Chicago History Museum

Official Homepage:

Fee: $14

Sun. 12 PM–5 PM
Mon. 9:30 AM–4:30 PM
No-Fee Hours: 9:30 AM–4:30 PM
Tue. 9:30 AM–4:30 PM
Wed. 9:30 AM–4:30 PM
Thu. 9:30 AM–4:30 PM
Fri. 9:30 AM–4:30 PM
Sat. 9:30 AM–4:30 PM
1601 N Clark Street
Chicago, Chicago 60614
(312) 642-4600

Check the Chicago History Museum website for additional hours, special pricing/discounts, and closure dates.


Clark Street facade of the Chicago History Museum
The Chicago History Museum (website) is a Museum (Historical) in Chicago.
Official description from Chicago History Museum:

The Chicago History Museum (CHM) is the city’s oldest cultural institution. Founded in 1856 and incorporated in 1857 by an act of the state legislature, the Chicago Historical Society and its collection grew and opened its first building at the corner of Dearborn and Ontario Streets. That building and the most of the collection, however, burned during the Great Fire of 1871. After three years and a second fire that destroyed most of the remaining collection, the Society renewed its operations. Occupying temporary buildings on the same site until 1896, the organization built a massive stone edifice designed by Henry Ives Cobb, which housed the Gilpin Library and exhibition spaces.

In 1920, the Society purchased thousands of manuscripts and hundreds of paintings and historical artifacts from the estate of Charles F. Gunther, including the bed on which Abraham Lincoln died and George Washington’s compass. In the late 1920s, the trustees began planning a new $1 million museum to house its growing collection and to celebrate the city’s centennial. Designed by Graham, Anderson, Probst & White, the Georgian colonial building opened in 1932 in Lincoln Park at Clark Street at North Avenue. That building, with various additions, renovations, and improvements, has served as the organization's home ever since.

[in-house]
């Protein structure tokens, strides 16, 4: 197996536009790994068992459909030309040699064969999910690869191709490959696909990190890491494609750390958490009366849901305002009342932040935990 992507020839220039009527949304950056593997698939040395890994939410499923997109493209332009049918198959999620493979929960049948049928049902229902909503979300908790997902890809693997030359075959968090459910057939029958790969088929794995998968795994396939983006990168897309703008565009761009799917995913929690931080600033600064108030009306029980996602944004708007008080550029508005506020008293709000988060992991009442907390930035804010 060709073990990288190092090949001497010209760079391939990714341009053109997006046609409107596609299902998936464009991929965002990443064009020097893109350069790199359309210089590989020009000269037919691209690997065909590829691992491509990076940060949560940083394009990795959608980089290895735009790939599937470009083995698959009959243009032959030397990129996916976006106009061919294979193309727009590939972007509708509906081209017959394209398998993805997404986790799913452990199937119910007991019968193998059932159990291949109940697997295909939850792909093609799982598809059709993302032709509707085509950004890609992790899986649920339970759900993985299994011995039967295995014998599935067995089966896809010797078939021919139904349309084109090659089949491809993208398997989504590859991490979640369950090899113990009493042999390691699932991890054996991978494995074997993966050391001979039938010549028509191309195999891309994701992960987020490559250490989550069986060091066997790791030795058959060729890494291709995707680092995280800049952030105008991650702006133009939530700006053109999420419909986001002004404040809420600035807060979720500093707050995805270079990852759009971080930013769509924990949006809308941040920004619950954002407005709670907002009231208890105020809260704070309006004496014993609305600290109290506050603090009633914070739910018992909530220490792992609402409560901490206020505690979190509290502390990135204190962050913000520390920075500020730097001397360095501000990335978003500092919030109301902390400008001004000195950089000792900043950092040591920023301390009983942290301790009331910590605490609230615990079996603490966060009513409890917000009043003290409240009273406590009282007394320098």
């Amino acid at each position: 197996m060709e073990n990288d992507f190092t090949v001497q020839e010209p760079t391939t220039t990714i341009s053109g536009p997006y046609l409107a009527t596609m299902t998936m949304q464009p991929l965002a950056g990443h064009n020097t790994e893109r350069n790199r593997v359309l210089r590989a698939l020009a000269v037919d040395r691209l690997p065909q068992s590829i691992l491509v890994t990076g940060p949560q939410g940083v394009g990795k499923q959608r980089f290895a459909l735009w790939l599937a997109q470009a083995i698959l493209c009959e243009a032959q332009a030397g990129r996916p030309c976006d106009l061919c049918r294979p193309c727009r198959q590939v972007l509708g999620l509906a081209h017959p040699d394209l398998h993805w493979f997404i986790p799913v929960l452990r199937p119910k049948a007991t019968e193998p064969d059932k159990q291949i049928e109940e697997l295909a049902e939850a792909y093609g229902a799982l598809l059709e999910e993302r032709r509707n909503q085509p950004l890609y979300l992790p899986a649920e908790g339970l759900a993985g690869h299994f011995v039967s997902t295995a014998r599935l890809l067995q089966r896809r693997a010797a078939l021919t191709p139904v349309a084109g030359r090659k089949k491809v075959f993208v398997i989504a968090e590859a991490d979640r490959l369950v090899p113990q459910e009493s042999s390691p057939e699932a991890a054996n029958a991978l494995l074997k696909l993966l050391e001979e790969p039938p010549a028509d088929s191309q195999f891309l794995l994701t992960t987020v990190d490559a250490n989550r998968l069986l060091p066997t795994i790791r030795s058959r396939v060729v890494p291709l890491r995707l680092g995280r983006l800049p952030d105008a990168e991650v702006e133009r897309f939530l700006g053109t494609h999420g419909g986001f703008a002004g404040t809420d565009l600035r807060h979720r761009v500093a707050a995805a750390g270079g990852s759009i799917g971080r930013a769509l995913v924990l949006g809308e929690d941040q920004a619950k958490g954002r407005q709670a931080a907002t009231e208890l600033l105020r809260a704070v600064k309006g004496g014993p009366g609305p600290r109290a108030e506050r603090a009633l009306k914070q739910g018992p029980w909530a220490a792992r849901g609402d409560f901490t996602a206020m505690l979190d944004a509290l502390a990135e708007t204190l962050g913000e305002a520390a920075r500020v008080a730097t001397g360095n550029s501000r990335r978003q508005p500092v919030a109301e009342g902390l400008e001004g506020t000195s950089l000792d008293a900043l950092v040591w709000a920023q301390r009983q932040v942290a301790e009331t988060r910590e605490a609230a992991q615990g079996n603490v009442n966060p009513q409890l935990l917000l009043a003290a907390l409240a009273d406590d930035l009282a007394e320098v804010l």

Wikipedia excerpt:
Chicago History Museum (formerly known as the Chicago Historical Society) was founded in 1856 to study and interpret Chicago's history. It is located in Lincoln Park in a building at 1601 North Clark Street at the intersection of North Avenue in the Old Town Triangle neighborhood of Lincoln Park in Chicago. It was renamed the Chicago History Museum in September, 2006. Founded in 1856, (about 25 years after Chicago's founding) much of the early collection amassed by the museum was destroyed in the Great Chicago Fire in 1871, but like the city, the museum rose from the ashes. Among its many documents which were lost in the fire was a copy of the Emancipation Proclamation, hand-written by Abraham Lincoln. After the fire, the Society began collecting new materials, which were stored in the a building owned by J. Young Scammon, a prominent lawyer and member of the Chicago Historical Society. However, the building and new collection were again destroyed by fire in 1874. The Chicago Historical Society built a fireproof building on the site of its pre-1871 building. The replacement building opened in 1896 and, after housing the collection for thirty-six years, was used for many purposes and often remained vacant until being transformed into a nightclub in 1985. This impressively massive Romanesque building is currently the home of the Excalibur nightclub. It was added to the National Register of Historic Places in 1978.

We don't have any current exhibitions on file, most likely because we're still collecting listings.

In the meantime, check out the Chicago History Museum homepage or our exhibitions list for Chicago-wide exhibits.

Official Chicago History Museum Links
aGogh in Chicago

Note: This site is still in a alpha, unfinished form. The information for aGogh was almost entirely hand-gathered and so there may be errors and omissions. See an error? Contact us.


The Chicago History Museum is supported by a membership program. See their pricing and benefits.

Help Wanted


Most of this information for this site has been compiled manually, so events, dates, times, etc. may be missing or out-of-date. If you're an employee of the Chicago History Museum and are interested in how to make a convenient feed of info for this site and your own, go here.